Referral selling is a simple concept that means a salesperson received an introduction to a new prospect through an existing contact. Even so, it’s something that salespeople often overlook when considering how to widen their prospect base and increase their sales. The reason they’re not getting referrals is because they’re not asking for them.
A customer who is willing to give an approval sends a clear message that he or she is satisfied with the salesperson’s products and the working relationship the two of them have built. The satisfaction level is so high that the customer feels someone else he or she knows could benefit from the same products or services. It’s an easy way to build fast credibility with the new prospect before ever speaking or visiting for the first time.
Ask for Referrals Face-to-Face or on the Phone
An email, social media account, or even LinkedIn is not the place to ask a current customer for a referral. One reason is that it can come across as desperate or insincere and the last thing salespeople want to do is annoy their current customers. Asking for a referral is personal and it requires adequate time for the two parties to discuss.
The first thing sales professionals should find out is how well the customer knows the prospect and for tips on how to approach him or her. The conversation should include whether the current customer feels the salesperson could effectively meet a need of the prospect.
A Referral Plan Should Be Measurable
When done correctly, referrals can make up the bulk of a salesperson’s business. That means that sales managers must have metrics in place to determine the steps involved in obtaining referrals and measuring the effectiveness of the approach. Sales organizations that hope to grow consistently should make referral selling a priority and part of the daily expectation for representatives.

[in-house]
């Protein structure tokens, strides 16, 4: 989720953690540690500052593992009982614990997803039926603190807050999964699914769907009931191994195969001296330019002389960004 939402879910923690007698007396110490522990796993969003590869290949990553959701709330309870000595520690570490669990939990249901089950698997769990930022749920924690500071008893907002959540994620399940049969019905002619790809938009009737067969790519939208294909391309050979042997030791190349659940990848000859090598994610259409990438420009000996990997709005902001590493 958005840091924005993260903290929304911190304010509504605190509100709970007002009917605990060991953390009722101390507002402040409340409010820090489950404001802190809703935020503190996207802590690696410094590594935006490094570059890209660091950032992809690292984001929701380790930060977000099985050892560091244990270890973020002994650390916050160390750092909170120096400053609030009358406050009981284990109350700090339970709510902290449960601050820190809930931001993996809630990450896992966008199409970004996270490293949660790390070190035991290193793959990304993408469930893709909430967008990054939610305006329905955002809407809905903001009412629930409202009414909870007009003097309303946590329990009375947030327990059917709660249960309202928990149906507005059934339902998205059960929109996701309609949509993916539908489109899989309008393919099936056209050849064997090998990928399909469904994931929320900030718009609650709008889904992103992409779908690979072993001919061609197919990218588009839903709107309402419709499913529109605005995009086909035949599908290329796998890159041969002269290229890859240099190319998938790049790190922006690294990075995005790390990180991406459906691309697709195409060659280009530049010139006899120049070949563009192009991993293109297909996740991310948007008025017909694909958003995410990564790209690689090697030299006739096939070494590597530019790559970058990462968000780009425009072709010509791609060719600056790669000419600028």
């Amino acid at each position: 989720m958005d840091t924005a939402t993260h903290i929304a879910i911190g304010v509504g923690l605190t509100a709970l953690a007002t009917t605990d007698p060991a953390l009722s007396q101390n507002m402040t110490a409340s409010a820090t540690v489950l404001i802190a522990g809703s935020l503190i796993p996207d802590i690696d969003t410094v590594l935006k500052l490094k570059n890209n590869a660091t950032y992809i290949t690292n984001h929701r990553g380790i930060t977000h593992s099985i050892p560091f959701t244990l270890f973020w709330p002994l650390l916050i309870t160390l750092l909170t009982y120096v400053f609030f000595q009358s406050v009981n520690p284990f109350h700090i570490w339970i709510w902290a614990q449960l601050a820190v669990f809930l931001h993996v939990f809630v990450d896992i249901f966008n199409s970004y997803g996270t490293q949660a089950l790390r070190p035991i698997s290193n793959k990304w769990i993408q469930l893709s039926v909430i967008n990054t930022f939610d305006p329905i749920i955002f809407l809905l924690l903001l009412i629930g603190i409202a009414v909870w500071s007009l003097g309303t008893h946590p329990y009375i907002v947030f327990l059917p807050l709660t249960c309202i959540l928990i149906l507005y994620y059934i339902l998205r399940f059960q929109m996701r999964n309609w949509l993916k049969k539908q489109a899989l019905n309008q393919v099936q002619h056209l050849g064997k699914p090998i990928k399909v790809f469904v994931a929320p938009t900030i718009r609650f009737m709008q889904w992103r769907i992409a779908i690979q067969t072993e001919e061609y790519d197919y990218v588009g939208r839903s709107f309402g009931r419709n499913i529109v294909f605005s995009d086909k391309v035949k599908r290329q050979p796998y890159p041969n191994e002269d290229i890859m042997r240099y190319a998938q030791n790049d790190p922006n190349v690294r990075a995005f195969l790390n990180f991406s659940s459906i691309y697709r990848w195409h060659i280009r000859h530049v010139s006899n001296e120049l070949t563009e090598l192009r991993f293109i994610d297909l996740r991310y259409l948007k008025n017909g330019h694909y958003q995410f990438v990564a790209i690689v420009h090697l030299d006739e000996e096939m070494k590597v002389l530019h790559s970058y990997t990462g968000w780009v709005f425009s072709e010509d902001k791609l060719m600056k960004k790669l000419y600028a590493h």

Referral Requests Must Be Specific
Salespeople sometimes feel that asking for referrals is ineffective because they go about it the wrong way. They make general statements such as “Let me know if someone else in your network could benefit from my services.” This is similar to the statement of “Let me know if I can do anything” when another person experiences a death or health crisis. The intention is there but the delivery is wrong. Both unfairly put the burden on the other person when it should lie with the person making the statement.
Instead, salespeople should already have a clear idea of who they would like to meet via a customer introduction. They should ask their customer about one person in particular and whether he or she would be willing to help facilitate the meeting.
In other words, they need to change the way they ask from offering a vague suggestion to confidently stating what they want and asking the other party to help them attain it. It requires a solid relationship and the realization that the customer is staking his or her own reputation to help the salesperson. This should not go unacknowledged or unappreciated.
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